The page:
News of the disaster spread quickly through the backstages and front offices of Washington’s theater world.
Eric Schaeffer, a local golden boy even at the age of 45 and with plenty of gray in his spiky hair, had suffered one of theater’s stellar embarrassments. A new musical that he nurtured—and then directed—had transferred from a Washington run to Broadway only to be stoned by the critics and closed by its New York producers after a single performance.
The show was Glory Days, not an apt description of Schaeffer’s misadventure on Broadway. Back in Washington, some heads shook in sympathetic disbelief; others nodded in self-satisfied vindication.
It was a rare public stumble for Schaeffer. Since cofounding Arlington’s Signature Theatre company in 1990, he has reveled in repeated waves of positive buzz that echoed in New York, Los Angeles, and London. One critic wrote that Schaeffer “seems to pull a bigger rabbit out of his hat every year.”
Would he now be brought low by the Broadway implosion of Glory Days, a modest coming-of-age tale by two local twentysomethings in their first musical-writing venture?
Not bloody likely, if only because of Schaeffer’s skillful—and storied—promotional abilities. Then there is his well-developed web of connections not only within the arts establishment—and its wealthy funders—but far beyond.
“I think big,” Schaeffer said a couple of weeks after the Broadway bomb-out. “We’re doing things that other people aren’t doing.”
But is Broadway a fixation for Schaeffer that trumps more homegrown considerations? And is that good for Signature and its audience?
“What’s promotion of Eric Schaeffer, and what’s promotion of Signature?” asks a senior figure in the Washington theater world. “That’s a very tricky question.”
Ten years ago Schaeffer said that he was happy he started here rather than going to New York and trying to hurdle all the roadblocks there. He still believes that.
“The kind of work we have done at Signature would never have gotten on in New York,” Schaeffer says. “People would not have taken as many chances as we have taken.”
Signature, he says, is “a great sandbox.” And Signature’s overseers, he says, are supportive of his forays beyond Washington.
“Our board is really great about this,” Schaeffer says. “Because they’re like, ‘Go direct other places, Eric. You make those connections in other cities, and everything ends up coming back to the theater in the long run.’ ”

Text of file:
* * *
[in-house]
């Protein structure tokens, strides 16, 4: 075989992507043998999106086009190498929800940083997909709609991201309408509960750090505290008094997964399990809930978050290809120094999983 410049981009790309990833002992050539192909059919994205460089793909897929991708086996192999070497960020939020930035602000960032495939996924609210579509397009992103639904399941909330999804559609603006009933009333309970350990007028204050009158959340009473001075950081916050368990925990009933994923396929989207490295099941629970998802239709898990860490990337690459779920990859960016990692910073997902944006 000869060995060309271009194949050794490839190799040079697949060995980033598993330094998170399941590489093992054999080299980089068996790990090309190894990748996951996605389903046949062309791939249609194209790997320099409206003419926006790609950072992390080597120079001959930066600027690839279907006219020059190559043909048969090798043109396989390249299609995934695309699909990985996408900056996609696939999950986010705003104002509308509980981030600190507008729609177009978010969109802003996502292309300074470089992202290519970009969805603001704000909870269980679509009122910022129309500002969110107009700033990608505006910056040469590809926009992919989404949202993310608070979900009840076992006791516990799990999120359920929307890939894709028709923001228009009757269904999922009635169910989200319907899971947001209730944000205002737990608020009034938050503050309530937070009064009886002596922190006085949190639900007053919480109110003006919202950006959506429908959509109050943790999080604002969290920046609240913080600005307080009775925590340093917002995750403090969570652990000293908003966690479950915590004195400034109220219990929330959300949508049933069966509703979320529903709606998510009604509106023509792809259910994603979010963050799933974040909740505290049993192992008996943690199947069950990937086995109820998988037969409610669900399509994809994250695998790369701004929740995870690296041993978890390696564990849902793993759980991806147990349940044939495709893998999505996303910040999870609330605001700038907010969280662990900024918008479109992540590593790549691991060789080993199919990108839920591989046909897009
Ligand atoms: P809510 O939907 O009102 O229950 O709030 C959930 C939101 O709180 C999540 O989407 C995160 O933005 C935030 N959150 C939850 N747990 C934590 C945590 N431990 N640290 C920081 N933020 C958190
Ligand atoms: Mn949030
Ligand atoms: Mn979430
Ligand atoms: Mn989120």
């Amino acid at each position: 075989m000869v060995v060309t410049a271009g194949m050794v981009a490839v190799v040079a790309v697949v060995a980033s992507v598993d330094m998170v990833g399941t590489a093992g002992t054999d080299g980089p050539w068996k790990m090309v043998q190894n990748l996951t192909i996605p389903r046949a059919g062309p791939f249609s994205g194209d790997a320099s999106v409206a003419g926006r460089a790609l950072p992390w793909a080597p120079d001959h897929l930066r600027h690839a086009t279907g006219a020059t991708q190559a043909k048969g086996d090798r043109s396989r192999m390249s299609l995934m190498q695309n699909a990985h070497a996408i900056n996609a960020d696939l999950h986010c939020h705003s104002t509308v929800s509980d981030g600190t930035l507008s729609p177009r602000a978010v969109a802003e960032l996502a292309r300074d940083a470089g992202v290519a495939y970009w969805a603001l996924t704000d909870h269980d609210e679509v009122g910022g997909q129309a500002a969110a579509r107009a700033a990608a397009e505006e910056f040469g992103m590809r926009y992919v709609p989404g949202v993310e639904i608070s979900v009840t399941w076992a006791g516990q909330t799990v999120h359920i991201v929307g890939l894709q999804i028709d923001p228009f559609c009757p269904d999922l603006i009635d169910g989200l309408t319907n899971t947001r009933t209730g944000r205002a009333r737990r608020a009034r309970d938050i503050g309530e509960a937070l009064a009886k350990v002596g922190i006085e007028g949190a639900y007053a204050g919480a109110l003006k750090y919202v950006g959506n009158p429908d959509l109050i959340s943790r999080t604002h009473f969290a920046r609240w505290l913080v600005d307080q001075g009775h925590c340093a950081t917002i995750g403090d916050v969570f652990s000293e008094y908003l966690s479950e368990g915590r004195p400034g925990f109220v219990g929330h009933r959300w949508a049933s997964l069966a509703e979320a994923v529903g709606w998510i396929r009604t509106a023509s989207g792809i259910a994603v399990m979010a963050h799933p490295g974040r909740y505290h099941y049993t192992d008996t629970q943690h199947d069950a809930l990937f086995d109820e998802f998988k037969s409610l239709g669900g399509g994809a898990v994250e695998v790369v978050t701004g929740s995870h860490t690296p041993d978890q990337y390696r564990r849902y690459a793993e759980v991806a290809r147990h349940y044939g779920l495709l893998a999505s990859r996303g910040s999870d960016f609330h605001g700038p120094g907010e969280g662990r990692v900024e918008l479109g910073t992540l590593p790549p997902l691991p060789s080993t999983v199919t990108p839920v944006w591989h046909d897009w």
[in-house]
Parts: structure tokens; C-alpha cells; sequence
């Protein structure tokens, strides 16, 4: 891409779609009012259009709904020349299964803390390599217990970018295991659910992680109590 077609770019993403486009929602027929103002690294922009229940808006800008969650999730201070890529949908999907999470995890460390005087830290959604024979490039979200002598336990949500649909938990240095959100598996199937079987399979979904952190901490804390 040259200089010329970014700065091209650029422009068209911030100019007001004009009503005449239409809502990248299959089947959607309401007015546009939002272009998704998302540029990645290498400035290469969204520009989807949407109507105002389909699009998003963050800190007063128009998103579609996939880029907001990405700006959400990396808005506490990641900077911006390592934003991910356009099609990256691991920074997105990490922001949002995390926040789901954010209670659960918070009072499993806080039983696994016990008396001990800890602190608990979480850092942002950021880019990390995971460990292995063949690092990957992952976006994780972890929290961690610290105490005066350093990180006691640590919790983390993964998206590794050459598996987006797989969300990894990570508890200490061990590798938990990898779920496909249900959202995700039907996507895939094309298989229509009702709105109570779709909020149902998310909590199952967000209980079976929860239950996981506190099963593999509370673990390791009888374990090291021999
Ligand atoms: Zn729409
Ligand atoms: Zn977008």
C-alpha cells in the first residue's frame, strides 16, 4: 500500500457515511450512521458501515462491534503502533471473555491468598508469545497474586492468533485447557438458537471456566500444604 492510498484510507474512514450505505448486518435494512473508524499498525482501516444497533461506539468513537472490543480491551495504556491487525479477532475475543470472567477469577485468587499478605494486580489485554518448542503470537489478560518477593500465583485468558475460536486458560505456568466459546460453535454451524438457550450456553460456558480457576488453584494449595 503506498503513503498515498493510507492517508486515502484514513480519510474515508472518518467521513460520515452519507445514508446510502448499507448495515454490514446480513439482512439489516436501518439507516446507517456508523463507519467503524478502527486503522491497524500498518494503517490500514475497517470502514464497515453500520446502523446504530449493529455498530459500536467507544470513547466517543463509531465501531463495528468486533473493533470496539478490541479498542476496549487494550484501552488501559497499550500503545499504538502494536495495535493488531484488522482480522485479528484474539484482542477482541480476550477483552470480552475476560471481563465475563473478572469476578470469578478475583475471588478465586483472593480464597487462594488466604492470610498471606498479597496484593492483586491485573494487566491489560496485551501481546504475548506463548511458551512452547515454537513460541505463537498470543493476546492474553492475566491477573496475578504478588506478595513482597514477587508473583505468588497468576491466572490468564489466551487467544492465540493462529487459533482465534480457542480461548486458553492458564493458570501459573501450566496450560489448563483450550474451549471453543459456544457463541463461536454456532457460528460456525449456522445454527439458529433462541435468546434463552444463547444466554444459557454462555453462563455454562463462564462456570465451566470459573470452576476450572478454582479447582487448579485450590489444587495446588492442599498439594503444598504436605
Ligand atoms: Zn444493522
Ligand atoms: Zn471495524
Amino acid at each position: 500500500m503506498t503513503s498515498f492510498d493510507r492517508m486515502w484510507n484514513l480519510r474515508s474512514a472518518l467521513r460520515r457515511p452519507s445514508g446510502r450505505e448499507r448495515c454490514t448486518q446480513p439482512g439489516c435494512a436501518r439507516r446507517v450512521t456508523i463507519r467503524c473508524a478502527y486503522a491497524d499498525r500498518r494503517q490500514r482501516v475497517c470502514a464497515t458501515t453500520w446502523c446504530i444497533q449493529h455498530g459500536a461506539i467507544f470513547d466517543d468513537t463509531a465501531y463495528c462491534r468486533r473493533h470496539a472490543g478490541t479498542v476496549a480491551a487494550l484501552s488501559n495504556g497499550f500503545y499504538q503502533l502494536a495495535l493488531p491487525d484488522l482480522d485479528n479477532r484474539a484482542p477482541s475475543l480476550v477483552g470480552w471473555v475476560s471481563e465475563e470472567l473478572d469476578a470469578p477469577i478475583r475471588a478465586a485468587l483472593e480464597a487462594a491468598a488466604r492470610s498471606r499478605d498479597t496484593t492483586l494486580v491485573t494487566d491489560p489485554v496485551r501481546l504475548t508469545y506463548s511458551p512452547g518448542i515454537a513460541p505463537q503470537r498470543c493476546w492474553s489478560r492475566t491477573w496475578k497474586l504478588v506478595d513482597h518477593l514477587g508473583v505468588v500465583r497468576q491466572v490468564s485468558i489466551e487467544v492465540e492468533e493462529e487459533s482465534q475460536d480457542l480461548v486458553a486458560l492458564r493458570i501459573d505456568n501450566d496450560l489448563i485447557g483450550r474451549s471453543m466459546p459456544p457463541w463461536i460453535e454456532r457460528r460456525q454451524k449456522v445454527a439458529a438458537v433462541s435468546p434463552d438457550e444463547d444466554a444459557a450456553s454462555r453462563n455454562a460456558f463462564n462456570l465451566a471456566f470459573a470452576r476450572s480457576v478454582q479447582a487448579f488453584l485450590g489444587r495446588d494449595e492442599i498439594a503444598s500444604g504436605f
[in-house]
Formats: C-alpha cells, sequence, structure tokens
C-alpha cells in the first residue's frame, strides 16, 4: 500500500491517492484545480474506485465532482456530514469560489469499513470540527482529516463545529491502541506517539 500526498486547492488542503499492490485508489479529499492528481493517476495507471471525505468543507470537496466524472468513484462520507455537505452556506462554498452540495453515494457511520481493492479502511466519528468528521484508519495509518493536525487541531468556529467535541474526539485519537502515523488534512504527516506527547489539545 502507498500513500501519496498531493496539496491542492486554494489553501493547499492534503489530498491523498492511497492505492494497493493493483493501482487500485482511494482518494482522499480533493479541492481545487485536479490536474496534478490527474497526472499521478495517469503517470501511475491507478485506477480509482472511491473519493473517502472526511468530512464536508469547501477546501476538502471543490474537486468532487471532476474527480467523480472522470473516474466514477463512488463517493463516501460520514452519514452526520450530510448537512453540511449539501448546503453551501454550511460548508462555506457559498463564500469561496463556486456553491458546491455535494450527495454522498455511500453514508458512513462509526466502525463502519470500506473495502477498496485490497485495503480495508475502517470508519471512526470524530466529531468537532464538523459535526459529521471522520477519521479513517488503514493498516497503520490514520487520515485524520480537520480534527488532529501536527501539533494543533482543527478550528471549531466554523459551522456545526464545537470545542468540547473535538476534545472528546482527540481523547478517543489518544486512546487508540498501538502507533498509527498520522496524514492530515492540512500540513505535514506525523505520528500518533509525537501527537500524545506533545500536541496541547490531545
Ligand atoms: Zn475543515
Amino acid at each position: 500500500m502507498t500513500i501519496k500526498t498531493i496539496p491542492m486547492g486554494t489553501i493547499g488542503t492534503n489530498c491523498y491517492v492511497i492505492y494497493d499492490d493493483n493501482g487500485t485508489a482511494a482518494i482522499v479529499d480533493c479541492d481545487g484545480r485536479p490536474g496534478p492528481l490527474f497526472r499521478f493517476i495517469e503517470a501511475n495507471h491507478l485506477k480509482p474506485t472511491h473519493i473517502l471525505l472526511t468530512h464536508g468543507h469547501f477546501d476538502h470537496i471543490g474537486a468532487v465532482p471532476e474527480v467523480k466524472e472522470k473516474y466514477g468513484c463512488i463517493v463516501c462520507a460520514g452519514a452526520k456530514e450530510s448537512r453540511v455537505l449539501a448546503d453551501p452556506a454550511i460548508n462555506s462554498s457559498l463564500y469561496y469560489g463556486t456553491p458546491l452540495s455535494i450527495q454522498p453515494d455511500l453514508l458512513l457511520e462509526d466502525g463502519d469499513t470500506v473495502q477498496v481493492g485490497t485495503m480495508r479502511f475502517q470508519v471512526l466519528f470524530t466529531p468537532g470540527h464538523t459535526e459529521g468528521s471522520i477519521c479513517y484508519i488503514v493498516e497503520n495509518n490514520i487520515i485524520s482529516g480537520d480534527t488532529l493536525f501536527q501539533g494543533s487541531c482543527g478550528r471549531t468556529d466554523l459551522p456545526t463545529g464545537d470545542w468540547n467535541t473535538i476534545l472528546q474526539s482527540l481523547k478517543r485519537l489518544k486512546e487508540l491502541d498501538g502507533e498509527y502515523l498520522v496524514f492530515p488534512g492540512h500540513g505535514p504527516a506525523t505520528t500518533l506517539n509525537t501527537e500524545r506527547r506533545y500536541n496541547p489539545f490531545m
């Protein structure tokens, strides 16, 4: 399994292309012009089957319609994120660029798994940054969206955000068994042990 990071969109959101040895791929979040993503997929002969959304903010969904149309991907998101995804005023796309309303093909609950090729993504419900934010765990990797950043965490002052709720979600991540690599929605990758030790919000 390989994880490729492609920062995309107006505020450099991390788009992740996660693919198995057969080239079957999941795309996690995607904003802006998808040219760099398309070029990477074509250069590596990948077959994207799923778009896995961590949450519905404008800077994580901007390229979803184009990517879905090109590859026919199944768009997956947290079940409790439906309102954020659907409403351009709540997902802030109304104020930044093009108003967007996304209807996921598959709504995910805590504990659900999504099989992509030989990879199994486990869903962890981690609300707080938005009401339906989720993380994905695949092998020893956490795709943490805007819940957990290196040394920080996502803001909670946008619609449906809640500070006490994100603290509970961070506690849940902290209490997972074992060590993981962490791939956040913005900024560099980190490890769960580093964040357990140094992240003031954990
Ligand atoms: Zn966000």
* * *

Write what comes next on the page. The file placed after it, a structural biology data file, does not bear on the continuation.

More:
Schaeffer works on a three-year contract. As an employee of Signature, he says, his work is reviewed annually by the board’s executive committee. “It’s not a free ride by any means,” he says, although observers say it seems close to that.
Schaeffer’s Signature troupe moved in 2007 from grubby space on South Four Mile Run Drive to a glistening $16-million home with two well-equipped theaters in gentrified Shirlington. Different, and frequently challenging, shows have run simultaneously in the new venue.
Along the way, Schaeffer became an authoritative interpreter of Stephen Sondheim, to many the touchstone of musical theater in the late 20th century. The deliciously dark Sweeney Todd opened Signature’s second season and won Schaeffer a Helen Hayes Award for directing. It was the first of his five Hayes awards, including one this year for his direction of Meet John Doe at Ford’s Theatre. Signature productions and people have won more than 60 Hayes awards.
Schaeffer also has made a mark as the leading local exponent of the musicals of John Kander and Fred Ebb, creators of Cabaret, which led off Signature’s sixth season, and Chicago. The company’s just-completed 18th season finished with a Kander-and-Ebb festival that included a star turn by 75-year-old Broadway legend and Washington native Chita Rivera.
Heady stuff for Schaeffer, a guy with a BFA from Kutztown University in his native Pennsylvania Dutch country, who didn’t quit his day job—as art director at WETA Channel 26—until Signature was firmly up and running.
One of Schaeffer’s consistent gambles has been the presentation of new local works. So in January, Signature staged Glory Days, the product of two stagestruck young men who grew up in the Maryland suburbs. It’s the story of four high-school misfits who get together not long after graduation only to discover the limits of their friendship.
Local reaction was mixed. Washington Post theater critic Peter Marks loved it, even though he had to admit in his January 25 review that “nothing much actually happens.” A theater insider says that another Washington critic shot around an e-mail with the pivotal word “dreck.”
About that time, John O’Boyle, a budding Broadway producer, had sent Schaeffer the script for a different work. Schaeffer said he urged O’Boyle to catch Glory Days because “it could have a future somewhere.”
Schaeffer didn’t think that “somewhere” would be West 50th Street in Manhattan. But by late April, he was surprised to be in New York directing a show—which he, the composer, and the writer tinkered with after the Arlington run—in previews at Circle in the Square. Marks seemed similarly surprised, and he backpedaled furiously in his review of Glory Days’ Broadway opening.
It had been a quarter of a century since a Broadway musical folded after only one night: Dance a Little Closer by Charles Strouse (Bye Bye Birdie) and Alan J. Lerner (My Fair Lady).